The subjects were 111 patients whose physical status, as determined by the ASA, was I, and who planned to undergo wisdom teeth extraction under local anaesthesia in the authors’ hospital. STAI is the gold standard for measuring preoperative anxiety. STAI scores usually range from 20 to 80. In Japanese men and women, state anxiety is considered high when the STAI score is above 41 and 42, respectively, and trait anxiety is considered high when this score is above 44 and 45, respectively. STAI evaluates the degree of anxiety based on 5 stages ( Fig. 1 ). For example, a male state anxiety score above 50 is indicative of stage V anxiety, which is considered very high; a state anxiety score of 41–49 is indicative of stage IV anxiety, which is considered high. The authors assessed preoperative anxiety using STAI at the initial visit and recommended intravenous sedation for patients whose level of state anxiety was above stage IV. They also recommended the same sedation procedure to patients who anticipated high surgical invasion. All participants were asked to complete the STAI again just before surgery. The subjects were classified into two groups on the basis of the planned intravenous sedation. Patients who underwent surgery with only local anaesthesia, without planned intravenous sedation, were categorized in the IVS plan (−) group. Patients who underwent surgery with a combination of local anaesthesia and planned intravenous sedation were categorized in the IVS plan (+) group. STAI scores were compared between the initial visit and just before surgery. Each group was divided into three subgroups according to the overall STAI score at the initial visit: IVS (−)-III, IVS (−)-IV, IVS (−)-V, IVS (+)-III, IVS (+)-IV, and IVS (+)-V. The IVS (−)-III group included those patients whose STAI score at the initial visit was III, in whom the operation was planned using only local anaesthesia.
The study protocol was approved by the Ethical Review Board of Fukuoka University Hospital. Written informed consent was obtained from all patients after they were provided with an explanation of the treatment and whole-body management plan. The authors also considered gender-based differences in changes in the STAI score between the initial visit and the day of the operation.
STAI data were tested for normality of distribution using the Kolmogorov–Smirnov test. The data demonstrated good approximation to a normal distribution, and analysis of variance was therefore used to analyze changes in anxiety scores. Significance was established at p < 0.05.
None of the subjects had a contributory medical or psychological history. In no patients was the operation terminated because of non-cooperative behaviour. In no patients was the operation terminated because of sedation complications, and all patients were sedated in the absence of severe haemodynamic instability.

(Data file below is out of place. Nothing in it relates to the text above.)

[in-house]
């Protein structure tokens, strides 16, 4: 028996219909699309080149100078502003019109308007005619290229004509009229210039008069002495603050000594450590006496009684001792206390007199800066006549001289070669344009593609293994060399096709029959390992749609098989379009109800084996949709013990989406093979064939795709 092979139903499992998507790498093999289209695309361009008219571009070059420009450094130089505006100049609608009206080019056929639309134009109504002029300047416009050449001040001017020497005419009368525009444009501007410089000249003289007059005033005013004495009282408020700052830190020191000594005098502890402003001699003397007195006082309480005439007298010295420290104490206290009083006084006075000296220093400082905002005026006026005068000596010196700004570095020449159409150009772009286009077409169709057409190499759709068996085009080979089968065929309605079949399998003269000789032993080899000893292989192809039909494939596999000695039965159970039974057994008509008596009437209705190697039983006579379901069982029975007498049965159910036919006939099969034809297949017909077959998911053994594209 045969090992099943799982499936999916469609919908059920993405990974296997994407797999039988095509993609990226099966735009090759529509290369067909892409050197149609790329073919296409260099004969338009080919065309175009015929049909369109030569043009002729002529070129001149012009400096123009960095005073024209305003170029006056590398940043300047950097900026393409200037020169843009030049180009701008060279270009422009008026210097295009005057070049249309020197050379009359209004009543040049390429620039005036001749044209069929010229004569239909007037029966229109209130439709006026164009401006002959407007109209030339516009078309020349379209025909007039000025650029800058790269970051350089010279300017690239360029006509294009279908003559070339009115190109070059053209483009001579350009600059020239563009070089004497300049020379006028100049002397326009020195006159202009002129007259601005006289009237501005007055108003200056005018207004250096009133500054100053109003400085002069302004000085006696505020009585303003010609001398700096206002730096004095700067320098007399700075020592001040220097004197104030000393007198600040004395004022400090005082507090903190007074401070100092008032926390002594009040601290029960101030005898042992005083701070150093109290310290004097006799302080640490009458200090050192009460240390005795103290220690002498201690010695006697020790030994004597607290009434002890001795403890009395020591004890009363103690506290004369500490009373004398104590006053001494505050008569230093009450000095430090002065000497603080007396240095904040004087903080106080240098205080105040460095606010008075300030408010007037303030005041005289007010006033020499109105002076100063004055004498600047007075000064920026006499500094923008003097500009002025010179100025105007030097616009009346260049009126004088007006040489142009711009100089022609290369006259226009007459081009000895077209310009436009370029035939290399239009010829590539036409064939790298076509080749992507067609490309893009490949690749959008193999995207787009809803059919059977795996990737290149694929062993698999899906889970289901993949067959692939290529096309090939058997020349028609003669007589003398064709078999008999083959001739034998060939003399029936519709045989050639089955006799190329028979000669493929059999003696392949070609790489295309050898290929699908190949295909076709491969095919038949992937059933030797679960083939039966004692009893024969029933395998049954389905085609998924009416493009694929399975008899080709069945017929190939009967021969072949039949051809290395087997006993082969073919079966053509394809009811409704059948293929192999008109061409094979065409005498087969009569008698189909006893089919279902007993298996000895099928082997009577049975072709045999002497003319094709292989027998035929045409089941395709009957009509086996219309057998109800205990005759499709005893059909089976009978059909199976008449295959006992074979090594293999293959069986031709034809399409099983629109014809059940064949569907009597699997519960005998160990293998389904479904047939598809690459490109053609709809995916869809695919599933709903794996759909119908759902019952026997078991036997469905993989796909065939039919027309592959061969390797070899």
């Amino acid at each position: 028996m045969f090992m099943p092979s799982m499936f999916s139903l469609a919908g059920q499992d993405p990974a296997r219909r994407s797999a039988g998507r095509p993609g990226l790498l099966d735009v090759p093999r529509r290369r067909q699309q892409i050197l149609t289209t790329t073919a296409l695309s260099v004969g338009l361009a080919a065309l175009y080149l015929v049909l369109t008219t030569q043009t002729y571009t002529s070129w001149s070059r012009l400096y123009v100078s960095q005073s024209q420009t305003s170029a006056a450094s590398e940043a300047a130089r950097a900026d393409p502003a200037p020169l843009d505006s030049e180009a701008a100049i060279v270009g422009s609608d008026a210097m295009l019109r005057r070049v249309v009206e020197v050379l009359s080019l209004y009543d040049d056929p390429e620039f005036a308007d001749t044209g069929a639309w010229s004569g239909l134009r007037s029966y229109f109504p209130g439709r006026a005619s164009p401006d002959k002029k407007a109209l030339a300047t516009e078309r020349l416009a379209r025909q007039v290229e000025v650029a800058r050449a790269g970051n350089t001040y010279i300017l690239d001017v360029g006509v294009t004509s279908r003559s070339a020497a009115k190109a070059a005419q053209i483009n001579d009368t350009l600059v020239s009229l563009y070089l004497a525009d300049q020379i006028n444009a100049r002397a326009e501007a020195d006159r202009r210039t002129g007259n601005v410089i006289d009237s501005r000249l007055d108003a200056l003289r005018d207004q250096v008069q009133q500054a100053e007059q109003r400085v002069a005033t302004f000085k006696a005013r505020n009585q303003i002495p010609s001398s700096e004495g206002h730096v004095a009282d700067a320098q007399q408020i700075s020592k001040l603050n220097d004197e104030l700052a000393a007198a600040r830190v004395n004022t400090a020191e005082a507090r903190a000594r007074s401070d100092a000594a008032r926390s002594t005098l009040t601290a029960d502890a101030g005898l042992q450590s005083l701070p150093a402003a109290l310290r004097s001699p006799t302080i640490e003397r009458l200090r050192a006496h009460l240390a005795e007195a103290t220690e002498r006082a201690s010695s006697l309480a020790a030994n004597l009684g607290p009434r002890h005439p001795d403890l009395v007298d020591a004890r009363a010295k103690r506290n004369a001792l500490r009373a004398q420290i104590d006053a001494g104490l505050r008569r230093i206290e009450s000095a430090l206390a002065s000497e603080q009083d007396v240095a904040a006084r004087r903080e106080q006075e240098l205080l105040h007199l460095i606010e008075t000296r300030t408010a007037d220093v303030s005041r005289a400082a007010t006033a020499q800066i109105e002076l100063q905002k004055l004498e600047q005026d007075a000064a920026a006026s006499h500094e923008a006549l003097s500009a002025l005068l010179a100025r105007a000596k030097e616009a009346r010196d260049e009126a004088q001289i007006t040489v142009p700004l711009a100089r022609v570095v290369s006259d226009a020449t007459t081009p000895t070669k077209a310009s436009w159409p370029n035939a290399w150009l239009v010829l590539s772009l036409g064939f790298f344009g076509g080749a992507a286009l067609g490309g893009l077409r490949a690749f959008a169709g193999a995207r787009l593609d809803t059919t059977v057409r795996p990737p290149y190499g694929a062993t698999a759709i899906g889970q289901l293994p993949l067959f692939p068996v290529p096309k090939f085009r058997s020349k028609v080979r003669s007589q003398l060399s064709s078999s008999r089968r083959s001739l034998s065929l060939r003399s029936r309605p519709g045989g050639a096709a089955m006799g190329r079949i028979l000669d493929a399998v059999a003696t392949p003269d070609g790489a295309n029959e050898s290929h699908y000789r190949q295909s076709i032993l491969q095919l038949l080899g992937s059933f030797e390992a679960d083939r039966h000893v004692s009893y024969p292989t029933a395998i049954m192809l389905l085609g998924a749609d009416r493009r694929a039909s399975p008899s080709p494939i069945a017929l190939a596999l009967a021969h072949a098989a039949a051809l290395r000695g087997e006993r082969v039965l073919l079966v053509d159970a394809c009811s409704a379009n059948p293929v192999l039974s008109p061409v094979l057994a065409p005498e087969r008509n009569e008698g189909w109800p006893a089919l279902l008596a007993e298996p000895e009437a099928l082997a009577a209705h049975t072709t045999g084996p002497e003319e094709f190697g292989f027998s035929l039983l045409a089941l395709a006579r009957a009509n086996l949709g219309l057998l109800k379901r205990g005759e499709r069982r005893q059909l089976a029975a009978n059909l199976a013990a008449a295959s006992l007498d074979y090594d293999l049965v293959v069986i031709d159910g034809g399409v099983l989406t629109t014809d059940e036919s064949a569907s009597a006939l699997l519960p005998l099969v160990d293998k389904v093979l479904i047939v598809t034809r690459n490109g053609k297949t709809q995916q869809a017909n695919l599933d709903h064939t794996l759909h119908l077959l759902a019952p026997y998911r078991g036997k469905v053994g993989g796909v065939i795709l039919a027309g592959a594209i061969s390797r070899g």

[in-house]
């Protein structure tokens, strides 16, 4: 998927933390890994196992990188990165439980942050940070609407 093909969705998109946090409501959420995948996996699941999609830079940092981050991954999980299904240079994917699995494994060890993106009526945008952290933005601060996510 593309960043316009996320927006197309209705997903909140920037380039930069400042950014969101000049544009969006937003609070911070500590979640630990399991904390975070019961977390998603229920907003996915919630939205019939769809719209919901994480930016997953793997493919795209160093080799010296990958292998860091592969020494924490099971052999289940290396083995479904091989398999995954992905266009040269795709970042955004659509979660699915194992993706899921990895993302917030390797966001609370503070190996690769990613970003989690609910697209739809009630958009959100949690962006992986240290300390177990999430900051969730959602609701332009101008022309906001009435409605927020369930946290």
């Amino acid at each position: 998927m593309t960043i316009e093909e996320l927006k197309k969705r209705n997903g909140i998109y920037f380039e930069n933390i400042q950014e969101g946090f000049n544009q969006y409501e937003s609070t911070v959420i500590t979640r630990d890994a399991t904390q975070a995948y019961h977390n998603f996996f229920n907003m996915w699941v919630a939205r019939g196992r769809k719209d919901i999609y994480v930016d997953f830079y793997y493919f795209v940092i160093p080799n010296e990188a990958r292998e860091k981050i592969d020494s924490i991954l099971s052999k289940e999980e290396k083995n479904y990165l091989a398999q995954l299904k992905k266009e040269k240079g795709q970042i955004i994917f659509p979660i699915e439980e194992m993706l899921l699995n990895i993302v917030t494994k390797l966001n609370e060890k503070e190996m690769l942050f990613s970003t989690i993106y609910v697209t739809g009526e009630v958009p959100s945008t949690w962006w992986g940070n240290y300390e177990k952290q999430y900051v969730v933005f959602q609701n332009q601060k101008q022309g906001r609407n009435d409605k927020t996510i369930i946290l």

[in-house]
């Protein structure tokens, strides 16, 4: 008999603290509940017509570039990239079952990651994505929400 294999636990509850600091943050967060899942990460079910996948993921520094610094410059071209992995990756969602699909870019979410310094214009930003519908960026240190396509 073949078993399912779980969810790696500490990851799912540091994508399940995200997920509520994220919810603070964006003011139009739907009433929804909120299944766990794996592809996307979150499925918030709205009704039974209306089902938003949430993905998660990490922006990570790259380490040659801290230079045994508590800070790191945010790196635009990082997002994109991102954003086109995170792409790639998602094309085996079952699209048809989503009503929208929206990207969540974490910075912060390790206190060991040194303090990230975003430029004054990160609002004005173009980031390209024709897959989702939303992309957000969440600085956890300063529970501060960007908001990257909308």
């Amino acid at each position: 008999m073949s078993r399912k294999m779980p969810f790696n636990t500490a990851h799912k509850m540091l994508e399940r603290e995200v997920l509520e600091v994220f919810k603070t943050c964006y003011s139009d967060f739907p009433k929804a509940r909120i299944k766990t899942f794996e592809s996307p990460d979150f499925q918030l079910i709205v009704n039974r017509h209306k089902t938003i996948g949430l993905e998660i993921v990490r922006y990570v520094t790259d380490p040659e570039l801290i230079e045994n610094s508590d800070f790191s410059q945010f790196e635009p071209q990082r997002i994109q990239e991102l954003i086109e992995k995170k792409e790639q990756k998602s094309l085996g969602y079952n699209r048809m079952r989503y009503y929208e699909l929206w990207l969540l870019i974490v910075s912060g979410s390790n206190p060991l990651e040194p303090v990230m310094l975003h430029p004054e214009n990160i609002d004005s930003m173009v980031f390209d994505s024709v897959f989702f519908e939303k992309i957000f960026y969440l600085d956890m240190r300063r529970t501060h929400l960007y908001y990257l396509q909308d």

The demographic characteristics of all participants are summarized in Table 1 . The demographic characteristics of those participants in whom surgery was performed less than 2 weeks after the initial visit are summarized in Table 2 . Using the Kolmogorov–Smirnov test, a significant correlation was observed between the anxiety scores of all participants and those participants in whom surgery was performed less than 2 weeks after the initial visit.
|IVS (−) group||IVS (+) group|
|Number [male/female]||62 [18/44]||49 [21/28]|
|Age (years)||27.1 ± 9.6||27.9 ± 6.6|
|Period from initial visit to surgery (days)||19.3 ± 21.3||11.1 ± 5.9 *|
|IVS (−) group||IVS (+) group|
|Number [male/female]||32 [7/25]||42 [16/26]|
|Age (years)||28.6 ± 11.8||29.0 ± 6.4|
|Period from initial visit to surgery (days)||9.6 ± 4.1||9.6 ± 3.7|
There were no significant differences in the demographic characteristics of patients included in the IVS (−) and IVS (+) groups. The period from the initial visit to the surgery was significantly longer in the group IVS (−) than that in the group IVS (+).
There were no significant differences in the state and trait anxiety scores between the initial visit and the day of the surgery in the IVS (−) group and in the trait anxiety scores in the IVS (+) group. The state anxiety scores of the IVS (+) group were significantly higher at the initial visit than on the day of the operation. Overall, combined anxiety scores were significantly higher in the IVS (+) group than in the IVS (−) group ( Fig. 2 ).
Regarding IVS (−) and IVS (+) subgroups, IVS (−)-III was the most common subgroup in the IVS (−) group, and IVS (+)-V was the most common subgroup in the IVS (+) group ( Table 3 ). State anxiety significantly decreased in the IVS (−)-V and IVS (+)-V subgroups between the initial visit and the operation day, whereas it significantly increased in the IVS (+)-III group ( Fig. 3 ). A significant decrease in trait anxiety was observed in the IVS (−)-V and IVS (−)-III subgroups between the initial visit and the operation day ( Fig. 4 ). No other significant changes were observed in any other subgroups. Examining the subgroups separately for men and women showed that the state anxiety scores of the IVS (+)-III group in women were higher on the operation day compared with the initial visit ( Table 4 ). Similarly, the state anxiety scores of the IVS (−)-IV group in women and the IVS (−)-III group in men were higher on the operation day compared with the initial visit ( Table 4 ).
|Stage V||Stage IV||Stage III|
|IVS (−) group|
|Age [years]||26.9 ± 6.9||26.8 ± 6.8||27.4 ± 12.1|
|IVS (+) group|
|Age [years]||27.3 ± 6.8||26.8 ± 7.1||31.8 ± 3.2|
|Initial visit||Operation day|
|IVS (−) group|
|IVS (+) group|